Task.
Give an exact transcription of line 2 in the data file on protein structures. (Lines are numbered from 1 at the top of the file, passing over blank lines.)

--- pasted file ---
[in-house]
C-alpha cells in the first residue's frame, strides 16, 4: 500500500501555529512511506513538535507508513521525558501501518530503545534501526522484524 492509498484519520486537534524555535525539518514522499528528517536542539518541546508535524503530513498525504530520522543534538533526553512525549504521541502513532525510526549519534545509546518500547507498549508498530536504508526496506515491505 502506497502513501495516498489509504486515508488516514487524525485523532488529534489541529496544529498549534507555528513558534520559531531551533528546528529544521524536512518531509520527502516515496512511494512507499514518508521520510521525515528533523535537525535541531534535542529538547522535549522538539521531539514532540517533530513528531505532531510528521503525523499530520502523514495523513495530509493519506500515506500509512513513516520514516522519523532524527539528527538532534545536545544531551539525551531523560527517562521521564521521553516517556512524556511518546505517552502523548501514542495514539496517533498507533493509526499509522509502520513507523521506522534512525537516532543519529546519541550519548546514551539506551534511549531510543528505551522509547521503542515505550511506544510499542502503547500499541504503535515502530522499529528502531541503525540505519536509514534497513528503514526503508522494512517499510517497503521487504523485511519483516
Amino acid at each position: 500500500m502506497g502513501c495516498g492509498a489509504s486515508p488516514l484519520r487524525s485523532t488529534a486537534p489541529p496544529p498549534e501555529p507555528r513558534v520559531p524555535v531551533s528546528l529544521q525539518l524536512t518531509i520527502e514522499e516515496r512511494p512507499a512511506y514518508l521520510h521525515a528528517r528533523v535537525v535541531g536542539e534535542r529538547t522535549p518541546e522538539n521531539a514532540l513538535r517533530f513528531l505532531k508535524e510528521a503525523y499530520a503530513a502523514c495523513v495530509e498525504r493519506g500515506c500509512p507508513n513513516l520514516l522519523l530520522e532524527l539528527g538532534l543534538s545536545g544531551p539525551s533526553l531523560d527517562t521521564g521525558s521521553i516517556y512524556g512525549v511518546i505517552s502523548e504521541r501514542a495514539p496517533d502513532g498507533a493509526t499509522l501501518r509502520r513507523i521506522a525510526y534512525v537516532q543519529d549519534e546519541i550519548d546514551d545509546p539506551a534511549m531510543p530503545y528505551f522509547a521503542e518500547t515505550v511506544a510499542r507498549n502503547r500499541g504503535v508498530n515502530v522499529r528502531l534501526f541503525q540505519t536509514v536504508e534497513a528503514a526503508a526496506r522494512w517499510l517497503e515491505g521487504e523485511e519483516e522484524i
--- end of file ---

C-alpha cells in the first residue's frame, strides 16, 4: 500500500501555529512511506513538535507508513521525558501501518530503545534501526522484524 492509498484519520486537534524555535525539518514522499528528517536542539518541546508535524503530513498525504530520522543534538533526553512525549504521541502513532525510526549519534545509546518500547507498549508498530536504508526496506515491505 502506497502513501495516498489509504486515508488516514487524525485523532488529534489541529496544529498549534507555528513558534520559531531551533528546528529544521524536512518531509520527502516515496512511494512507499514518508521520510521525515528533523535537525535541531534535542529538547522535549522538539521531539514532540517533530513528531505532531510528521503525523499530520502523514495523513495530509493519506500515506500509512513513516520514516522519523532524527539528527538532534545536545544531551539525551531523560527517562521521564521521553516517556512524556511518546505517552502523548501514542495514539496517533498507533493509526499509522509502520513507523521506522534512525537516532543519529546519541550519548546514551539506551534511549531510543528505551522509547521503542515505550511506544510499542502503547500499541504503535515502530522499529528502531541503525540505519536509514534497513528503514526503508522494512517499510517497503521487504523485511519483516